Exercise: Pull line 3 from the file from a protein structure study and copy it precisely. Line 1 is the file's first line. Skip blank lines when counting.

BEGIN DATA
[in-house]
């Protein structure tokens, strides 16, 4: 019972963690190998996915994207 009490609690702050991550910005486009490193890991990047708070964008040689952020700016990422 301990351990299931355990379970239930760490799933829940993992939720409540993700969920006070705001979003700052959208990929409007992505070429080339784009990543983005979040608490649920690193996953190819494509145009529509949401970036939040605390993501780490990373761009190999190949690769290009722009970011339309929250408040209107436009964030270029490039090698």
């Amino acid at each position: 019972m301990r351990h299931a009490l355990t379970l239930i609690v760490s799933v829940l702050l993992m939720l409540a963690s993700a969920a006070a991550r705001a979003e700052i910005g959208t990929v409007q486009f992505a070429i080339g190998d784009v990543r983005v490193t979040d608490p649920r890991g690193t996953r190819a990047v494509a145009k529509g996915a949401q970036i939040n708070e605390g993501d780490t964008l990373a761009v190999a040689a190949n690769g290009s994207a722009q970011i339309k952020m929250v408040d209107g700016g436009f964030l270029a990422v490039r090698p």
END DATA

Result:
């Amino acid at each position: 019972m301990r351990h299931a009490l355990t379970l239930i609690v760490s799933v829940l702050l993992m939720l409540a963690s993700a969920a006070a991550r705001a979003e700052i910005g959208t990929v409007q486009f992505a070429i080339g190998d784009v990543r983005v490193t979040d608490p649920r890991g690193t996953r190819a990047v494509a145009k529509g996915a949401q970036i939040n708070e605390g993501d780490t964008l990373a761009v190999a040689a190949n690769g290009s994207a722009q970011i339309k952020m929250v408040d209107g700016g436009f964030l270029a990422v490039r090698p």